Florida Representative Holly Raschein has sponsored a new bill in the Florida Legislature to fund a $10 million pilot program installing solar panels and energy storage at strategic public facilities to keep them up and running during critical events and natural disasters.
The program would start on July 1, and run for a single year. The Florida Solar Energy Center (FSEC) will administer and report on the outcomes, with potential expansion.
As we’ve recently experienced first-hand with Hurricane Irma, there’s nothing more crucial in the wake of a disaster than power. Onsite solar energy storage systems are a forward-thinking solution to improving the security of energy supply at critical local facilities, Given that Florida is the Sunshine State, it only makes sense to tap into this resource when planning for stronger communities that are more resilient in recovering from a disaster.
The technical requirements of the systems are that the battery storage capacity can “supply at least 24 hours of backup power to the critical disaster resilience facility’s onsite electrical load, or at least 5 hours of the facility’s average daily usage.”
The pilot program will be authorized in facilities classified as a “Critical disaster resilience facility”. The bill goes on to define these as any structure “designated by appropriate authorities as a place of community refuge made available to provide temporary shelter and housing to citizens during any natural disaster or declared state of emergency.” Such as specific hospitals, assisted living facilities, and other public health facilities, Airports, ports, and other transportation facilities, and facilities needed for personnel and services related to emergency management, law enforcement, public safety, fire and rescue, and first responders.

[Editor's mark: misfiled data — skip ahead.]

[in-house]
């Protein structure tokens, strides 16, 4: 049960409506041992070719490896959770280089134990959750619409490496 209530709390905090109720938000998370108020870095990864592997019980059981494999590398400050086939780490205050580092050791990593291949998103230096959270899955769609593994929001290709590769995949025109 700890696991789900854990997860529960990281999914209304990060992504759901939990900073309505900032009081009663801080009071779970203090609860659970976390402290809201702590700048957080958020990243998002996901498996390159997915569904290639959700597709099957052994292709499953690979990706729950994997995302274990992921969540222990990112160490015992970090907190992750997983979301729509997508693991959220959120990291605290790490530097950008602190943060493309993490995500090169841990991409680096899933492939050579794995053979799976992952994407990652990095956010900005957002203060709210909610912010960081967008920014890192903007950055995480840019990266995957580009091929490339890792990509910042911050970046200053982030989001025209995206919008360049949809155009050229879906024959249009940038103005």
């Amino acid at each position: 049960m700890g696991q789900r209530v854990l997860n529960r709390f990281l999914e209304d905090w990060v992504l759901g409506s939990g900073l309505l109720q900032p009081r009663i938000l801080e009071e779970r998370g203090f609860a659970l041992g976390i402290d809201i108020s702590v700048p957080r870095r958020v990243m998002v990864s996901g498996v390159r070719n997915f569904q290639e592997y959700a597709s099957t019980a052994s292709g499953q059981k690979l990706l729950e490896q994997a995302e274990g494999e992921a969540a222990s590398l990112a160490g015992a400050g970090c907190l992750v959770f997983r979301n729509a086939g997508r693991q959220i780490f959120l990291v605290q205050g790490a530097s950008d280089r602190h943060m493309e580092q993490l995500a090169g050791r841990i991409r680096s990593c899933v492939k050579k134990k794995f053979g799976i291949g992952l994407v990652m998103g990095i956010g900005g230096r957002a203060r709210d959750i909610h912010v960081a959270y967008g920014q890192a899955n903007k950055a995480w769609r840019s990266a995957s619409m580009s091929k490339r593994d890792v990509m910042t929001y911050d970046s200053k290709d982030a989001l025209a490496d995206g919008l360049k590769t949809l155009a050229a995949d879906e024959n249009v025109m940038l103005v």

In 2013-2014, more than 115 schools had 10kW of solar power installed as part of the state’s SunSmart E-Shelter Program. The systems were both education tools for teachers and students, and paired with energy storage as hurricane evacuation viable facilities on campuses.
After multiple hurricanes struck the state in 2004, legislation was put in place to motivate – and require some – gas stations to install gas generators.
I wonder what percentage of buildings need to have energy storage in order to inoculate large parts of the grid from crashing. If state facilities start adding significant storage, and individuals start doing it, then commercial locations with high demands start doing it – and our cars start doing it – pretty soon we’re going to have a pretty nice power grid.
Florida’s broader support for solar could be a bit stronger, and the utilities really need get out of the pockets of the politicians – because the state, as a whole, is still lagging where it need not be. And while this $10 million makes for a great headline, that buys roughly 4.1MW of solar plus storage for 20,000,000 people. A direct hit from a Maria strength hurricane, and Florida is going to need a lot more than that.
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